JonBenét Patricia Ramsey (August 6, 1990 – December 25, 1996) was an American child beauty queen who was killed in her family's home in Boulder, Colorado. A lengthy handwritten ransom note was found in the house, and JonBenét's father John found her body in the basement of their house about eight hours after she had been reported missing. She sustained a broken skull from a blow to the head and had been strangled; a garrote was found tied around her neck. The autopsy report stated that the official cause of death was "asphyxia by strangulation associated with craniocerebral trauma." Her death was ruled a homicide. The case generated nationwide public and media interest, in part because her mother Patsy Ramsey (herself a former beauty queen) had entered JonBenét in a series of child beauty pageants. The crime is still unsolved and remains an open investigation with the Boulder Police Department.
The police initially suspected that the ransom note had been written by JonBenét's mother, and that the note and appearance of the child's body had been staged by her parents in order to cover up the crime. However, in 1998, the District Attorney said that due to a new DNA analysis, none of the immediate family members were under suspicion for the crime. Also in 1998, the police and the DA both said that JonBenét's brother Burke, who was nine years old at the time of her death, was not a suspect. The Ramseys gave several televised interviews but resisted police questioning except on their own terms. In October 2013, unsealed court documents revealed that a 1999 grand jury had recommended filing charges against JonBenét's parents for permitting the child to be in a threatening situation. John and Patsy were also accused of hindering the prosecution of an unidentified person who had "committed ... the crime of murder in the first degree and child abuse resulting in death". However, the DA determined that there was insufficient evidence to pursue a successful indictment.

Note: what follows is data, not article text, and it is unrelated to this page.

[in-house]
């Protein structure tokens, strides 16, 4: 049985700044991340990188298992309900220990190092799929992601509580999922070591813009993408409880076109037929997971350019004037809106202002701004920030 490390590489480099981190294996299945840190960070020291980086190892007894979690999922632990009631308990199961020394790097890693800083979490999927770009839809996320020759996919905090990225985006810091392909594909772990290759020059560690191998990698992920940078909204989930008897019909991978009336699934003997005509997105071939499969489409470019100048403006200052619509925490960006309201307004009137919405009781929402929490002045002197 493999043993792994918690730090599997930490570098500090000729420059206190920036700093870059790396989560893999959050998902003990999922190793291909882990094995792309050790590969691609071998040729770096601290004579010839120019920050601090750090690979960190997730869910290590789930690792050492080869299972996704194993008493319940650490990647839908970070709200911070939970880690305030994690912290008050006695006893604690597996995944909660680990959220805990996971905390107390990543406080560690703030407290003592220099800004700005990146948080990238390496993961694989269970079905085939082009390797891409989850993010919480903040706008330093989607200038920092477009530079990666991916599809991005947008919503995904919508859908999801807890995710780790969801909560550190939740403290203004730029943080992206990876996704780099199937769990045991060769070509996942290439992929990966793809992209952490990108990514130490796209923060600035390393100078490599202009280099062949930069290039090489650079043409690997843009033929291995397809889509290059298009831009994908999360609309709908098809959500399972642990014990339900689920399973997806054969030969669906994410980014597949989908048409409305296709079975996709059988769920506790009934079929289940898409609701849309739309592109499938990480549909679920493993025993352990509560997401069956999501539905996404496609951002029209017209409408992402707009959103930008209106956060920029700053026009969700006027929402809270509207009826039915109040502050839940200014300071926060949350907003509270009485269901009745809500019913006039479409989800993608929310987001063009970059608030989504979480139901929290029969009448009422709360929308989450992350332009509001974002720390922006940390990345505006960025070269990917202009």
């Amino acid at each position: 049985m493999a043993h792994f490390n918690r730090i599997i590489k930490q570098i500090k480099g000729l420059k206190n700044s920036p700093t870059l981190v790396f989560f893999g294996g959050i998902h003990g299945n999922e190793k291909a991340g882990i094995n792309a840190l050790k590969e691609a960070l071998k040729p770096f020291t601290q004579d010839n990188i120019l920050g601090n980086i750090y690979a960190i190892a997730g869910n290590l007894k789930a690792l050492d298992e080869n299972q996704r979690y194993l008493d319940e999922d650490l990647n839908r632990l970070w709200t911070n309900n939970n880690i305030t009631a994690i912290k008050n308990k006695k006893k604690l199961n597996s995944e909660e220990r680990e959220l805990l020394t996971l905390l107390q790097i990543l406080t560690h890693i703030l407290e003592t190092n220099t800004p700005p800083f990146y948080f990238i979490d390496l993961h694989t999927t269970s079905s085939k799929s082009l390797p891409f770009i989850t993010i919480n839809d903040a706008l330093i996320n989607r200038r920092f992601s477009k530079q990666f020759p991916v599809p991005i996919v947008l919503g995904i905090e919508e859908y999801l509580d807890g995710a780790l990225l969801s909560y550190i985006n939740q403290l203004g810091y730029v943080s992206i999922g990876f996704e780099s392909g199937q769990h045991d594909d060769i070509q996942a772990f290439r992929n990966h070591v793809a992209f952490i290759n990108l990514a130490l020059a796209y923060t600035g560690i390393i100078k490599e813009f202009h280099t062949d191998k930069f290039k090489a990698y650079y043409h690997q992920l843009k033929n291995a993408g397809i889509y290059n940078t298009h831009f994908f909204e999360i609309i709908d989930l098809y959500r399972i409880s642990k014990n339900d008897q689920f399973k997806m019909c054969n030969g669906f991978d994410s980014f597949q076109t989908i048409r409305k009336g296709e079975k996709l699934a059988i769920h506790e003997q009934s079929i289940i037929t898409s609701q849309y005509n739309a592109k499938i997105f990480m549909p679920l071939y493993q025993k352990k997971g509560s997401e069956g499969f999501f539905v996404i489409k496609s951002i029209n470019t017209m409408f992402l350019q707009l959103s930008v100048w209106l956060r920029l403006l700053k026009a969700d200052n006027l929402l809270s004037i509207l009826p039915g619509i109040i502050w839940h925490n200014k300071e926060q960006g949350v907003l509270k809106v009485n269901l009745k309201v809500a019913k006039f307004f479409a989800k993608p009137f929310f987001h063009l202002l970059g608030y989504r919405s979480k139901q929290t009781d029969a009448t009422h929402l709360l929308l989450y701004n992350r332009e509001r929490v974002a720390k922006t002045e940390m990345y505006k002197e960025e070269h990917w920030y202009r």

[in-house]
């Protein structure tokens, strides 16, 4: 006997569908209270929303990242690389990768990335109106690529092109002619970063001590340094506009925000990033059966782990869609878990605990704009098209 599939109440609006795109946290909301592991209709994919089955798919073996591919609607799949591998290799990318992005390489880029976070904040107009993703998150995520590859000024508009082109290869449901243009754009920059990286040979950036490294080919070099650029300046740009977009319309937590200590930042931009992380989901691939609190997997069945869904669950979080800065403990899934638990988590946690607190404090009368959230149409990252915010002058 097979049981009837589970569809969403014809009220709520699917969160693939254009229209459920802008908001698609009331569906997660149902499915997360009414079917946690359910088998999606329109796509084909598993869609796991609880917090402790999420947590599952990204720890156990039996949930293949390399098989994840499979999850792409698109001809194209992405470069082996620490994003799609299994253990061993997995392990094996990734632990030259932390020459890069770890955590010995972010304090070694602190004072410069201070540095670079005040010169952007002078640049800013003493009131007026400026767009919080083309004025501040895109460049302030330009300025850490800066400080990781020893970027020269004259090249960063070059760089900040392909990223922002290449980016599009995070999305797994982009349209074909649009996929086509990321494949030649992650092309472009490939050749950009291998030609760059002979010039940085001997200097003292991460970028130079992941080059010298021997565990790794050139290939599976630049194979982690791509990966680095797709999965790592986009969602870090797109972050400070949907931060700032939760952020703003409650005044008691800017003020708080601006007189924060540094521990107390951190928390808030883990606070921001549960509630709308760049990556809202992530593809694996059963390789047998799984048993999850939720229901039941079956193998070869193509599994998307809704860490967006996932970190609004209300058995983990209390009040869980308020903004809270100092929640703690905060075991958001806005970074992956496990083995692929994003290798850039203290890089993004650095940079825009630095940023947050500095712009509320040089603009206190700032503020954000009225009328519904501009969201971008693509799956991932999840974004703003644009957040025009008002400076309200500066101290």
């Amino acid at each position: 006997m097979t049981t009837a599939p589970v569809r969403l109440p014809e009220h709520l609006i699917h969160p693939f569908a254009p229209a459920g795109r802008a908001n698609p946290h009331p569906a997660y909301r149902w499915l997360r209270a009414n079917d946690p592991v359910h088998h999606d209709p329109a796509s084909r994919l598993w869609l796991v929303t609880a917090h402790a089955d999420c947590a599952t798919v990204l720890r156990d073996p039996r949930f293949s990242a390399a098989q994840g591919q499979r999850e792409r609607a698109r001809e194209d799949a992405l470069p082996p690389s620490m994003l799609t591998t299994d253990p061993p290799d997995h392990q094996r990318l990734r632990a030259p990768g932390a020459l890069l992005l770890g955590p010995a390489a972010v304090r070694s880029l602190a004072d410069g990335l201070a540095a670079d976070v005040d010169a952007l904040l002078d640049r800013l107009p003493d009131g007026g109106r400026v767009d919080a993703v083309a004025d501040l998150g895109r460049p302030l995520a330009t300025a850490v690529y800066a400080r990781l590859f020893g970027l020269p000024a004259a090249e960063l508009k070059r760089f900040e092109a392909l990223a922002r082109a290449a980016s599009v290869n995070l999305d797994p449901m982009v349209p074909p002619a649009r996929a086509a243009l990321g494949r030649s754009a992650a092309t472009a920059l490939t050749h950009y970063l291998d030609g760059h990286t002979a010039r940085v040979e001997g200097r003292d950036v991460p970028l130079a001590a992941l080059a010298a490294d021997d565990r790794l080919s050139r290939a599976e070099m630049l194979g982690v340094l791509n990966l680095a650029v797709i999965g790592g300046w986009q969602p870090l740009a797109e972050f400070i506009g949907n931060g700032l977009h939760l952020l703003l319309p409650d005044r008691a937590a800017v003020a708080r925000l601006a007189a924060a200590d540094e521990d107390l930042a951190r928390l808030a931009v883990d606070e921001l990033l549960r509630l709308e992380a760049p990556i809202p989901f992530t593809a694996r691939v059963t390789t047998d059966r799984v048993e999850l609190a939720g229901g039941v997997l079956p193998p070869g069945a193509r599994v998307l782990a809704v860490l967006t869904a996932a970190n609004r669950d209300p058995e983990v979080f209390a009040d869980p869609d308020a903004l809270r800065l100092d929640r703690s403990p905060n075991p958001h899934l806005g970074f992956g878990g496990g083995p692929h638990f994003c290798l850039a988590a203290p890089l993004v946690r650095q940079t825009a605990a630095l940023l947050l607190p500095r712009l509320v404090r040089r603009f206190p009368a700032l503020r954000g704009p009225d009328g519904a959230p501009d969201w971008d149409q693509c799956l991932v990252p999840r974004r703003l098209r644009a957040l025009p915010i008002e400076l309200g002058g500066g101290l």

In 2002, the DA's successor took over investigation of the case from the police and primarily pursued an alternative theory that an intruder had committed the killing. In 2003, trace DNA that was taken from the victim's clothes was found to belong to an unknown male; this discovery induced the DA to send the Ramseys a letter of apology in 2008, declaring the family "completely cleared." In February 2009, the Boulder police took the case back from the DA and reopened the investigation.
Media coverage of the case has focused on JonBenét's brief beauty pageant career, as well as her parents' wealth and the unusual evidence found in the case. Media reports have also questioned how the police handled the case. Ramsey family members and their friends have filed defamation suits against several media organizations.
— Source: Wikipedia
The Golden State Killer is a serial killer, rapist, and burglar who committed at least 13 murders, more than 50 rapes, and over 100 burglaries in California from 1974 to 1986. He is believed to be responsible for three crime sprees throughout California, each of which spawned a different nickname in the press before it became evident that they were committed by the same person.
In the Sacramento area he was known as the East Area Rapist, and was linked by modus operandi (MO) to additional attacks in Contra Costa County, Stockton, and Modesto. He was later known for his southern California crimes as the Original Night Stalker. He is suspected to have begun as a burglar (the Visalia Ransacker) before moving to the Sacramento area, based on a similar MO and circumstantial evidence.
During the investigation, several suspects have been cleared through DNA evidence, alibi, or other investigative methods. In 2001, DNA testing indicated that the East Area Rapist and the Original Night Stalker were the same person and he was known as the EAR/ONS. The FBI and local law-enforcement agencies held a news conference on June 15, 2016, to announce a renewed nationwide effort, offering a US$50,000 reward for his capture. The case was a factor in the establishment of California's DNA database, which collects DNA from all accused and convicted felons in California and has been called second only to Virginia's in effectiveness in solving cold cases. To heighten awareness that the uncaught killer operated throughout California, crime writer Michelle McNamara coined the name "Golden State Killer" in early 2013.
— Source: Wikipedia